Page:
Woman, 36, admits doing cancer for seven years to scam over $106,000 in donations

Amanda Riley, 36, of California, pleaded guilty to federal wire transfer fraud for nearly seven years for faking Hodgkin's lymphoma to raise more than $106,000 in donations

Amanda Riley, 36, of California, pleaded guilty to federal wire transfer fraud for nearly seven years for faking Hodgkin’s lymphoma to raise more than $106,000 in donations

A Northern California woman has admitted to defrauding more than $106,000 in donations by lying to everyone, including her family and friends, about cancer for nearly seven years.

Amanda Riley, 36, pleaded guilty Tuesday to a federal charge of wire fraud and could face up to 20 years in prison and a $250,000 fine if convicted in February, the US law firm said in a statement.

In her plea deal, the San Jose woman admitted to cashing in between September 2012 and January 2019 by falsely claiming she was fighting Hodgkin’s lymphoma and soliciting donations on social media.

“She posted pictures of drugs, pictures of herself in hospitals and pictures of herself allegedly having the side effects of chemotherapy,” and even shaved her head to show she had lost her locks from the treatment, the statement said. lawyer.

Riley also organized several personal fundraisers, including at a church, prosecutors said.

She admitted to receiving more than 400 donations, which she used for unspecified “personal expenses.”

Riley received donations from friends, family and members of her church and used the money for 'personal expenses'

Riley received donations from friends, family and members of her church and used the money for 'personal expenses'

Riley received donations from friends, family and members of her church and used the money for ‘personal expenses’

The convicted con man concocted her plan in October 2012 and began documenting her fake illness on Facebook, Instagram and Twitter. She also launched a blog entitled Lymphoma Can Suck It, according to federal prosecutors.

Riley shared photos of herself with captions claiming she was taking cancer drugs and receiving cancer treatment. She even shaved her head to make it look like she’d lost her hair as a result of chemotherapy.

Her blog contained a link to a support page, which contained false information about her false “battle with cancer.”

The description reads that Riley was initially diagnosed with cancer in June 2012 and went into brief remission the following year before the lymphoma returned “with vengeance” as a stage 4 metastatic cancer, requiring several chemotherapy and radiation treatments at various hospitals around the country. , including Johns Hopkins Hospital.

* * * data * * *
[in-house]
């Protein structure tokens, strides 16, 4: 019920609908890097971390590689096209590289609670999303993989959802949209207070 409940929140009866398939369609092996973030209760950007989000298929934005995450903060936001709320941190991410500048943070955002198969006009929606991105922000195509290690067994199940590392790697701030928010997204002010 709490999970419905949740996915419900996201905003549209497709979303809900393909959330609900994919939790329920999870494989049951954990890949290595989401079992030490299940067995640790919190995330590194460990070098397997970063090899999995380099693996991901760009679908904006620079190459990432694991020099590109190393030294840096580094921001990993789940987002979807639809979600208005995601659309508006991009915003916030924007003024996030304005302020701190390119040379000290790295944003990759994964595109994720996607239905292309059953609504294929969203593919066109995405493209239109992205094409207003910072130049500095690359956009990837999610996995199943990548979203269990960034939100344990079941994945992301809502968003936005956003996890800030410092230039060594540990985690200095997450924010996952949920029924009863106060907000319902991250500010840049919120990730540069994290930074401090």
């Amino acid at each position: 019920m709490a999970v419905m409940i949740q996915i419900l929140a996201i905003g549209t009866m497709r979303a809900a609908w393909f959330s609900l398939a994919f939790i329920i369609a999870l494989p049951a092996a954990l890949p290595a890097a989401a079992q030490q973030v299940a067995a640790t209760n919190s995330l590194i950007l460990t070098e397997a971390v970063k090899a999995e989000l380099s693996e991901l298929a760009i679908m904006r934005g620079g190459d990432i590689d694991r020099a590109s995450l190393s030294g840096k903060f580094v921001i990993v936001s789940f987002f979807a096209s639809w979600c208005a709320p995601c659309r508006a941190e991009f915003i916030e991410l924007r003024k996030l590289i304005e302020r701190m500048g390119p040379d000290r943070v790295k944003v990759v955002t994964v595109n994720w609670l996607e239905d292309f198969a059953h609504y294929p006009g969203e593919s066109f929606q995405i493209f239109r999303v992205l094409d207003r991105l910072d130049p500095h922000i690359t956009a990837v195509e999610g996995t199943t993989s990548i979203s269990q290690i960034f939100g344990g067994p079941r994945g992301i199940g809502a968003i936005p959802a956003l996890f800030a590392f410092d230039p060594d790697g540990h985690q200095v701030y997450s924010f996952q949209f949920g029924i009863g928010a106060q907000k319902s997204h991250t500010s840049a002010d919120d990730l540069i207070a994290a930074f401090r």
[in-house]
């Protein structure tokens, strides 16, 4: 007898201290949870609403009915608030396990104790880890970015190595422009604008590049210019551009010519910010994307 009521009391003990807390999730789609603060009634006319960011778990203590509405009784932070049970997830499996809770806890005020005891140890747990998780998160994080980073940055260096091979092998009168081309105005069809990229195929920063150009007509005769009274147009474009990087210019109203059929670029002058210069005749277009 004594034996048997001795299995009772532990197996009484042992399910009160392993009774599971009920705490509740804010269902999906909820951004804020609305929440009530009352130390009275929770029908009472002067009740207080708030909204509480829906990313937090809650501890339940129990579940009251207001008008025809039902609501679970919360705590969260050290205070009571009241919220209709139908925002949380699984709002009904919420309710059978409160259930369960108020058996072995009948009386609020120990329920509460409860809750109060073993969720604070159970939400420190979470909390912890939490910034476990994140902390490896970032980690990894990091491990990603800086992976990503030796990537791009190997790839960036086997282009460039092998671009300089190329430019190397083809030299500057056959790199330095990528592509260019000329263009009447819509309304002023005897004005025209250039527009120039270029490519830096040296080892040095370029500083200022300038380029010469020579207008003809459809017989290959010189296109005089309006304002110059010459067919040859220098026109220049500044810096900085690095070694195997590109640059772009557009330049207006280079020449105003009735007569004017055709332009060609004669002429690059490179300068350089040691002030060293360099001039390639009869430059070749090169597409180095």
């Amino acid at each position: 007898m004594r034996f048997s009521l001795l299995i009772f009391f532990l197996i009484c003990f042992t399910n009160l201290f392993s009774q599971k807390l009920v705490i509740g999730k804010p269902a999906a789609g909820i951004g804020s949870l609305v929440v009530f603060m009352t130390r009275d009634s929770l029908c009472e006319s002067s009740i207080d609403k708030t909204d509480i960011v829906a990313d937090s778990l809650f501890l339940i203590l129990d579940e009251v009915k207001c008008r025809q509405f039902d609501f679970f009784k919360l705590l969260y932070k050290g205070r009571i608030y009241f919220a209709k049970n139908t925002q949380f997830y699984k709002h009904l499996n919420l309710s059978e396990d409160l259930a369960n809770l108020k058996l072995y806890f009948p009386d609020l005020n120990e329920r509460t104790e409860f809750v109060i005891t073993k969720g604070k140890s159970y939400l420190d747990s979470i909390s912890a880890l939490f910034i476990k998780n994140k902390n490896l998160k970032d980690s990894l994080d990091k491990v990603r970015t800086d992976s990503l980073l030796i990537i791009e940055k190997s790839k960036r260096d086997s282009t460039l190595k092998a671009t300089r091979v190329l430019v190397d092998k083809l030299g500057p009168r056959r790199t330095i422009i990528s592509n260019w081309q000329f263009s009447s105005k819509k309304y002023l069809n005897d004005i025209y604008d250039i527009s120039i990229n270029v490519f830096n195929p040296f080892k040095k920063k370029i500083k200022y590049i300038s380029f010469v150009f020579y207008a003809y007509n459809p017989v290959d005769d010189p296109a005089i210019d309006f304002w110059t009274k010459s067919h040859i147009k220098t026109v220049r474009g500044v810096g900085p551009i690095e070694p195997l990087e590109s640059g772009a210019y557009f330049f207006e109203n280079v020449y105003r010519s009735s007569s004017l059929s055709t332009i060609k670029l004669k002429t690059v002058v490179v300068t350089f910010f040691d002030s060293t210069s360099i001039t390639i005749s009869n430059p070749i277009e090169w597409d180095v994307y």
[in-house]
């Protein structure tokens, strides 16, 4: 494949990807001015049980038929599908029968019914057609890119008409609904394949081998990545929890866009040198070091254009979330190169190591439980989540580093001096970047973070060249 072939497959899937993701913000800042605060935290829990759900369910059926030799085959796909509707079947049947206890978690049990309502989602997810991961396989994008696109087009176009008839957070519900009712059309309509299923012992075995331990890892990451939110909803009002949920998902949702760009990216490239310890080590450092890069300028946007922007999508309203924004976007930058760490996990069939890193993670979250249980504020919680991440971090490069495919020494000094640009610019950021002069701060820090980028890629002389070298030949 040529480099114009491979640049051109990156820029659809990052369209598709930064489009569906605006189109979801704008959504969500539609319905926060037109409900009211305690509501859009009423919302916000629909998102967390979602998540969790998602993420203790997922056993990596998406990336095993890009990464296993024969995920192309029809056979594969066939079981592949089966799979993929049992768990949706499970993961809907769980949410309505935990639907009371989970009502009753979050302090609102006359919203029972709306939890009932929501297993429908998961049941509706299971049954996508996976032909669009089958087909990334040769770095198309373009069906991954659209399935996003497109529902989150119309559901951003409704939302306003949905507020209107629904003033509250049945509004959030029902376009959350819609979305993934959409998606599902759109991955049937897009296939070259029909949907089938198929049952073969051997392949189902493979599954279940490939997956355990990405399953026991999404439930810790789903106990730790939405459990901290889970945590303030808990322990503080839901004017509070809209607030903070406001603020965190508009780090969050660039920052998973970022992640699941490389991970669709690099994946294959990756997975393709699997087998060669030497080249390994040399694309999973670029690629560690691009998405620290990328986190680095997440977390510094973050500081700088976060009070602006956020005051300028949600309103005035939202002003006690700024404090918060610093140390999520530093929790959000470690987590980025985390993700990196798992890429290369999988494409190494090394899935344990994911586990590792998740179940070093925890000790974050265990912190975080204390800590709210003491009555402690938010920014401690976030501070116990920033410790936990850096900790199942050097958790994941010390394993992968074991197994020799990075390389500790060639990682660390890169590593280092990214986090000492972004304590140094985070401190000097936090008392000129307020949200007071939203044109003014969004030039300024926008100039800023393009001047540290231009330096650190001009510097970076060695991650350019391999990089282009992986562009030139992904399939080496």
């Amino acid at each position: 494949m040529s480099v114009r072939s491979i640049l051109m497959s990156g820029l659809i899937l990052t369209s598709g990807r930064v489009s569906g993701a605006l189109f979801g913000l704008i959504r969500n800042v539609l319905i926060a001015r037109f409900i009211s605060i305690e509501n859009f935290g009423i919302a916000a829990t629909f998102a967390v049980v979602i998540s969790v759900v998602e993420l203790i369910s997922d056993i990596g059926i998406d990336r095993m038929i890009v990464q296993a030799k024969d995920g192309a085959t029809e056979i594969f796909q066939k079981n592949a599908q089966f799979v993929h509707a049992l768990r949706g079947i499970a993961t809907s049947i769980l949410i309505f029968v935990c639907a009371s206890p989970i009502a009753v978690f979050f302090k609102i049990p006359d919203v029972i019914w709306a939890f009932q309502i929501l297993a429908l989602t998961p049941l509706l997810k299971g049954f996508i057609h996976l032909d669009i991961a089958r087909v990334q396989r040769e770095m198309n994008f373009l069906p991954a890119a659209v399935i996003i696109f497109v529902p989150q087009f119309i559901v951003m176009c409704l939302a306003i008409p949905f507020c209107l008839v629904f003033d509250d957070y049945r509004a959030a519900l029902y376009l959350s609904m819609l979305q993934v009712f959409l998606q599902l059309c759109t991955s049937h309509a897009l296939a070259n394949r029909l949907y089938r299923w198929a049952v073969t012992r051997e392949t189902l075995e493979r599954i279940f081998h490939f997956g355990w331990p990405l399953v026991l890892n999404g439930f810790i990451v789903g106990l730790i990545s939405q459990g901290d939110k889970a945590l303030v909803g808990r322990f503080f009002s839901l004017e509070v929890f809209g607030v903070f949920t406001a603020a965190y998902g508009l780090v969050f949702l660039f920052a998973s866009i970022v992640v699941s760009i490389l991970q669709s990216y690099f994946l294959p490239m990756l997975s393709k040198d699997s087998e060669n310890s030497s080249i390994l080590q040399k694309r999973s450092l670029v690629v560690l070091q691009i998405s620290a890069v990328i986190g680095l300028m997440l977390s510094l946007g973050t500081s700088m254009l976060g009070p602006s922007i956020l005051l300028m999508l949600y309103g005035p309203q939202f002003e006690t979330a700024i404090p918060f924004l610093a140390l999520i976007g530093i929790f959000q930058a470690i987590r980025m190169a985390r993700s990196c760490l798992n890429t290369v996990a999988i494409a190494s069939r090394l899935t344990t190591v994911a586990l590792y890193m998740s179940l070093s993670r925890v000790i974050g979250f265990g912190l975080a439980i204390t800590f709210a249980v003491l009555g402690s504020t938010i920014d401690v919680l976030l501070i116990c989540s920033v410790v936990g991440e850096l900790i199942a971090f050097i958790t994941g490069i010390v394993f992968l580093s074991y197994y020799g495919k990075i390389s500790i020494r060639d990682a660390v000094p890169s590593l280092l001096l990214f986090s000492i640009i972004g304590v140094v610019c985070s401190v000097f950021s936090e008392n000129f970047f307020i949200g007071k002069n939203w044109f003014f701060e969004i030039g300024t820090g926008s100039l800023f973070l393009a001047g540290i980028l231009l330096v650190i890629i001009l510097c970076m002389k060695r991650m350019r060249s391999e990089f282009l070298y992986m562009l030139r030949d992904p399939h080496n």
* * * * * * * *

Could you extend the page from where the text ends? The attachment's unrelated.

The now-defunct page featured a clickable ‘donate now’ icon for visitors to donate money online, and encouraged visitors to contribute to ‘support Amanda’ and help ‘Amanda’s fight against cancer’.

Riley also received money from donors through checks deposited into her personal bank account from her friends, family, and members of her church.

Riley had a blog, Lymphoma Can Suck It, linking to this support page with a 'donate now' button

Riley had a blog, Lymphoma Can Suck It, linking to this support page with a 'donate now' button

Riley had a blog, Lymphoma Can Suck It, linking to this support page with a ‘donate now’ button

A federal complaint against Riley was filed in July 2020, about six months after she wrapped up her cancer scam

A federal complaint against Riley was filed in July 2020, about six months after she wrapped up her cancer scam

A federal complaint against Riley was filed in July 2020, about six months after she wrapped up her cancer scam

Additional donations came from a Facebook challenge, CrossFit fundraiser, Christmas decorations fundraiser, quilt raffle, Chili’s Grill & Bar fundraiser, calendar sales and eBay auctions of several items, including an electric guitar autographed by country music stars John Michael Montgomery and LeAnn Rimes

In reality, Riley has never had Hodgkin lymphoma or any other cancer.

“When people made donations to Riley over the Internet or in personal fundraisers, they believed their donations would be used to pay for Riley’s cancer-related costs,” the statement said. “In fact, Riley had no cancer-related expenses, and the donors’ money was simply deposited into Riley’s personal bank account.”

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